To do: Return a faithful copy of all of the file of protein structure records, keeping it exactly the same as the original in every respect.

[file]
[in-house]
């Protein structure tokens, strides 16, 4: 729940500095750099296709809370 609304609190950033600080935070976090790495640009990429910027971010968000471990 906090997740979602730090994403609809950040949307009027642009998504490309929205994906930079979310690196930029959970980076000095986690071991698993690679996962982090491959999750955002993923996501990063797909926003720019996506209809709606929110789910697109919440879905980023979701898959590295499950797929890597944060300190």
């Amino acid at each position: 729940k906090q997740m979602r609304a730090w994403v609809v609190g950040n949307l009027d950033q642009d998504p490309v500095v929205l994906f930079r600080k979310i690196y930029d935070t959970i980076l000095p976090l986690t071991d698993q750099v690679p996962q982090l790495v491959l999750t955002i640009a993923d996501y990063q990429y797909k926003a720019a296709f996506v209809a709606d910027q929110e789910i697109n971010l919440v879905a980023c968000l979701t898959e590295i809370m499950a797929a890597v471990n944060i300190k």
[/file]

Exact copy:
[in-house]
């Protein structure tokens, strides 16, 4: 729940500095750099296709809370 609304609190950033600080935070976090790495640009990429910027971010968000471990 906090997740979602730090994403609809950040949307009027642009998504490309929205994906930079979310690196930029959970980076000095986690071991698993690679996962982090491959999750955002993923996501990063797909926003720019996506209809709606929110789910697109919440879905980023979701898959590295499950797929890597944060300190």
């Amino acid at each position: 729940k906090q997740m979602r609304a730090w994403v609809v609190g950040n949307l009027d950033q642009d998504p490309v500095v929205l994906f930079r600080k979310i690196y930029d935070t959970i980076l000095p976090l986690t071991d698993q750099v690679p996962q982090l790495v491959l999750t955002i640009a993923d996501y990063q990429y797909k926003a720019a296709f996506v209809a709606d910027q929110e789910i697109n971010l919440v879905a980023c968000l979701t898959e590295i809370m499950a797929a890597v471990n944060i300190k």